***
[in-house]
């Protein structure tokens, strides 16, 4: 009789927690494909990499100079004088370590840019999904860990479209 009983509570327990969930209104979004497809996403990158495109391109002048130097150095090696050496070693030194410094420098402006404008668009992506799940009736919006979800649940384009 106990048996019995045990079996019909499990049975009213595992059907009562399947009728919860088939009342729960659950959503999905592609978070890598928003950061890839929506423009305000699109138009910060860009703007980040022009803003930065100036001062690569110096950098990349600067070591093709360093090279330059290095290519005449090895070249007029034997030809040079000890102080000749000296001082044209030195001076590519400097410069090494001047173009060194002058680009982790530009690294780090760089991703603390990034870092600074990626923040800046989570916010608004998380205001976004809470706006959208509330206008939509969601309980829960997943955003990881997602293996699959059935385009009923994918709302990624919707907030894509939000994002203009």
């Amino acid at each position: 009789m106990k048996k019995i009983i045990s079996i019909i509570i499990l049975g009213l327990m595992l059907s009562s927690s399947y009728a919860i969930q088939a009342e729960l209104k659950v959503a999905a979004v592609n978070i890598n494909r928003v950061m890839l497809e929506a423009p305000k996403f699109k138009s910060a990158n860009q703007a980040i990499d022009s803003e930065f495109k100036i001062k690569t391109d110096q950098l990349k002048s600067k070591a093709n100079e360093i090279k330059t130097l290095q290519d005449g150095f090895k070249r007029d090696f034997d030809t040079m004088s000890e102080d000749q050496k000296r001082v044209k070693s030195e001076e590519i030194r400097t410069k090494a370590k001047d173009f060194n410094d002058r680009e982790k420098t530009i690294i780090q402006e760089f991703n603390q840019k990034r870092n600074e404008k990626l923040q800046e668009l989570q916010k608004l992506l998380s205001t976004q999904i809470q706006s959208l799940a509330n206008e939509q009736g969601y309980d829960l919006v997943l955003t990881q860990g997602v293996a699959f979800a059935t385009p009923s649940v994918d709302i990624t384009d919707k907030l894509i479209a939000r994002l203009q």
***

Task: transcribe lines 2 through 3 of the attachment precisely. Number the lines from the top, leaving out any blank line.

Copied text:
């Protein structure tokens, strides 16, 4: 009789927690494909990499100079004088370590840019999904860990479209 009983509570327990969930209104979004497809996403990158495109391109002048130097150095090696050496070693030194410094420098402006404008668009992506799940009736919006979800649940384009 106990048996019995045990079996019909499990049975009213595992059907009562399947009728919860088939009342729960659950959503999905592609978070890598928003950061890839929506423009305000699109138009910060860009703007980040022009803003930065100036001062690569110096950098990349600067070591093709360093090279330059290095290519005449090895070249007029034997030809040079000890102080000749000296001082044209030195001076590519400097410069090494001047173009060194002058680009982790530009690294780090760089991703603390990034870092600074990626923040800046989570916010608004998380205001976004809470706006959208509330206008939509969601309980829960997943955003990881997602293996699959059935385009009923994918709302990624919707907030894509939000994002203009």
């Amino acid at each position: 009789m106990k048996k019995i009983i045990s079996i019909i509570i499990l049975g009213l327990m595992l059907s009562s927690s399947y009728a919860i969930q088939a009342e729960l209104k659950v959503a999905a979004v592609n978070i890598n494909r928003v950061m890839l497809e929506a423009p305000k996403f699109k138009s910060a990158n860009q703007a980040i990499d022009s803003e930065f495109k100036i001062k690569t391109d110096q950098l990349k002048s600067k070591a093709n100079e360093i090279k330059t130097l290095q290519d005449g150095f090895k070249r007029d090696f034997d030809t040079m004088s000890e102080d000749q050496k000296r001082v044209k070693s030195e001076e590519i030194r400097t410069k090494a370590k001047d173009f060194n410094d002058r680009e982790k420098t530009i690294i780090q402006e760089f991703n603390q840019k990034r870092n600074e404008k990626l923040q800046e668009l989570q916010k608004l992506l998380s205001t976004q999904i809470q706006s959208l799940a509330n206008e939509q009736g969601y309980d829960l919006v997943l955003t990881q860990g997602v293996a699959f979800a059935t385009p009923s649940v994918d709302i990624t384009d919707k907030l894509i479209a939000r994002l203009q």